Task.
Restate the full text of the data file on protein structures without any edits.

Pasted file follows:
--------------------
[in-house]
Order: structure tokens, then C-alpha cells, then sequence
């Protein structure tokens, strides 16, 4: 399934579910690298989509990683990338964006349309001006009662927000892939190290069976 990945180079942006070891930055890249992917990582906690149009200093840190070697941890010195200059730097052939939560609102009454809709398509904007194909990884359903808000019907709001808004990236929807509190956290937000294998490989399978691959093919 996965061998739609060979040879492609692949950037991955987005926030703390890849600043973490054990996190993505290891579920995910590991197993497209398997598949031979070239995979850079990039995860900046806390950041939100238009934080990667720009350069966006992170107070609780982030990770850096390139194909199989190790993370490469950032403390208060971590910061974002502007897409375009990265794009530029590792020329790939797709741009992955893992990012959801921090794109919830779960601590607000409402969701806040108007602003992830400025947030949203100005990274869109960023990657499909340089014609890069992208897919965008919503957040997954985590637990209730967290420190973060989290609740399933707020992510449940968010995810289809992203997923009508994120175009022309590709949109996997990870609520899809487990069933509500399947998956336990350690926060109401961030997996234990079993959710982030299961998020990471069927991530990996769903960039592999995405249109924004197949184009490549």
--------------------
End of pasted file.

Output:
[in-house]
Order: structure tokens, then C-alpha cells, then sequence
């Protein structure tokens, strides 16, 4: 399934579910690298989509990683990338964006349309001006009662927000892939190290069976 990945180079942006070891930055890249992917990582906690149009200093840190070697941890010195200059730097052939939560609102009454809709398509904007194909990884359903808000019907709001808004990236929807509190956290937000294998490989399978691959093919 996965061998739609060979040879492609692949950037991955987005926030703390890849600043973490054990996190993505290891579920995910590991197993497209398997598949031979070239995979850079990039995860900046806390950041939100238009934080990667720009350069966006992170107070609780982030990770850096390139194909199989190790993370490469950032403390208060971590910061974002502007897409375009990265794009530029590792020329790939797709741009992955893992990012959801921090794109919830779960601590607000409402969701806040108007602003992830400025947030949203100005990274869109960023990657499909340089014609890069992208897919965008919503957040997954985590637990209730967290420190973060989290609740399933707020992510449940968010995810289809992203997923009508994120175009022309590709949109996997990870609520899809487990069933509500399947998956336990350690926060109401961030997996234990079993959710982030299961998020990471069927991530990996769903960039592999995405249109924004197949184009490549």